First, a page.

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This article by F.R. Rivera was prepared for the April 2, 2003 edition of U.S. 1 Newspaper. All rights reserved.
In the Galleries: Leonard Nelson
Leonard Nelson — whose work is being shown in
exhibits at both the Marsha Child Contemporary in Princeton and the
Montgomery Cultural Center — was an artist very much of his time.
He studied the great art of the museums in Europe and the U.S., but
by temperament he was a modernist. Born in Camden and a long-time
resident of Philadelphia, he lived in New York City from 1944 to 1947.
There he was immersed in the developments of the New York School,
where abstract expressionism was coming of age.
Hans Hofmann, then in his 60s, was beginning to show regularly. Along
with John Graham, who was roughly the same age, these two elder
— German and Russian — exerted a persuasive influence over
a group of younger American artists like Nelson, who were known
as Abstract Expressionists.
One of them, was Jackson Pollock, whose work Peggy Guggenheim showed
in her Art-of-This-Century Gallery. Others had their first exposure
through the Betty Parsons Gallery.
After his discharge from the Army in 1944, Nelson decided to live
in Manhattan, where he found an apartment on 14th Street and began
to put together a painter’s life, including making the rounds of the
few modernist galleries. He met Guggenheim, who had recently opened
her gallery, and who would follow his work with interest for the next
Guggenheim took a shine to the affable Nelson and employed him at
odd jobs. According to Bill Hamel, a collector and friend of Nelson’s
late in the artist’s life, Nelson was on the grunt team that installed
Pollock’s first one-man show at the Guggenheim gallery. Hamel
Nelson’s recounting that one of Pollock’s paintings was so large,
it had to be cut in half to get it into the available space.
to some accounts, Nelson was known to embellish his stories. The
veracity may be suspect, but the fact that Nelson was in the gallery
Guggenheim nursed Nelson along and promised him a one-man show, but
it never materialized. She did, however, introduce him to Betty
then director of the Mortimer Brandt Gallery, who included Nelson
in her Christmas show in 1945. Nelson did not neglect his contacts
in Philadelphia even though he lived continuously in New York for
three years. After honing his skills with the British master
William Stanley Hayter at Hayter’s legendary Atelier 17 in New York,
he showed prints at the Philadelphia Print Club in 1946, the same
year he showed paintings at the newly-opened Betty Parsons Gallery.
Early on, Nelson sensed that the New York art world was a controlling
one. The presence of two artist friends with New York connections
— Leon Kelly and Mel Price — are likely the reason he remained
in the city as long as he did.
Of this period his widow, Alma Neas Nelson Cassels, says Nelson felt
managed by Parsons and Guggenheim. As a painter, he was still finding
himself and, "he was neither about to paint the same picture for
five years nor to make himself indebted to a dealer."
Nelson was fiercely independent and acutely sensitive. His sister
Zola described his character best when she told Cassels that,
is all balls but he has the emotions of a woman." Feeling squeezed
and managed and finding New York "too social," he packed up
for Philadelphia. The move was not a definitive burning of bridges.
It may, however, have had an impact on his chances of future
in the art world. Nevertheless, as he told Hamel years later, he never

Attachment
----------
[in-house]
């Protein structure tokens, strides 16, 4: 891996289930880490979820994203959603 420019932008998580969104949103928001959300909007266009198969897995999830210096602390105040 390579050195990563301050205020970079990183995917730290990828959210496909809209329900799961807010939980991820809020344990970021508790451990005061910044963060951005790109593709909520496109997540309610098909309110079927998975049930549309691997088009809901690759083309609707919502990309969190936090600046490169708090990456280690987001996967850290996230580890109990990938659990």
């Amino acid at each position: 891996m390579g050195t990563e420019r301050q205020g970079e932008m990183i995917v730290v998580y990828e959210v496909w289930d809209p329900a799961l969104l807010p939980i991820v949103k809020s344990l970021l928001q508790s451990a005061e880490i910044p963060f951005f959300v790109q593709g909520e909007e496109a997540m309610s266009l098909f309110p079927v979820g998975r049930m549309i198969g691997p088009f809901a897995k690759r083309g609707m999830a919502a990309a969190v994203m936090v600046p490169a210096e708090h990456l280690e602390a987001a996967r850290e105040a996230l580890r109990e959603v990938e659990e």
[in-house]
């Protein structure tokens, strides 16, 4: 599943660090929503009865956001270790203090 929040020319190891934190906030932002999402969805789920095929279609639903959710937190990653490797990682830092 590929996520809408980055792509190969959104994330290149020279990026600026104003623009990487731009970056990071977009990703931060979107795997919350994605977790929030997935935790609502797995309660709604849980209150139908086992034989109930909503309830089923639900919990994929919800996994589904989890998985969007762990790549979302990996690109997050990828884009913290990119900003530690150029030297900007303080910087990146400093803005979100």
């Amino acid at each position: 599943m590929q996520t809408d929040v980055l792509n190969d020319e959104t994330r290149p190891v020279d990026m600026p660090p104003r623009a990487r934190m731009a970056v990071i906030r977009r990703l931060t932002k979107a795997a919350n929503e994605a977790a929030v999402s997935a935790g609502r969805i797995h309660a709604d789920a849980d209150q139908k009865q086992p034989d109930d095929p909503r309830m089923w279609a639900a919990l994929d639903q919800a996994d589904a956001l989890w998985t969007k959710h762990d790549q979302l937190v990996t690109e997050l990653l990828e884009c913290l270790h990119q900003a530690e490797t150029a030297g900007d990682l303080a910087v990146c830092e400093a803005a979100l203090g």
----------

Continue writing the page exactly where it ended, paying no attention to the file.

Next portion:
regretted his decision to leave.
In 1948, he began teaching at the Museum School in Philadelphia. While
he still held fast to his New York contacts, the choice to teach —
and to teach in Philadelphia — may have been another factor in
why he was overlooked as the New York School rose to international
Nelson was well adapted to teaching and was popular
with students and colleagues alike. The satisfactions of teaching
may have undercut his ambitions as an exhibitor in the New York arena.
In this respect he resembles Charles Pollock, the brother of Jackson.
The parallels between Charles and Nelson are striking. Both were
men of multiple interests, artists acutely aware of developments in
contemporary art, but far from its epicenter. They had close contacts
with the principals inside the movement, but their teaching
kept them from fully participating in it.
For Nelson, who finally settled at Philadelphia’s Moore College of
Art in 1951, the distance was more psychological than geographic,
as it was for Charles who taught at Michigan State in East Lansing.
As art historian Sam Hunter writes in a monograph on Nelson’s life,
published by Rizzoli International in 2001, Philadelphia was a
town. It was, however, Nelson’s kind of town. He loved its feel, its
slower pace. Philadelphia had always treated him well. It provided
him with tuition-free art education and his first exposure to an
brand of impressionism, through his teachers at the Pennsylvania
of Fine Art. The Academy also awarded him its coveted Cresson
Fellowship in 1939, which gave him his first look at European art
— in Europe.
In 1947, schools of all kinds were experiencing a heavy influx of
students on the GI Bill. Teachers were in great demand; and Nelson
landed his position at the Museum School with no effort. He was, in
fact, able to get his friend Price a teaching job, along with Price’s
friend, the leading abstract expressionist Franz Kline.
Cassels says that Kline did not like teaching in Philadelphia and
soon gave it up, although he would remain helpful to Nelson when
later sought New York exposure in the 1950s. For a few years Nelson
worked both cities — Philadelphia and New York — with an
exhibition schedule. He produced a series of pictographic paintings
containing abstract emblems that evoke Native American art of the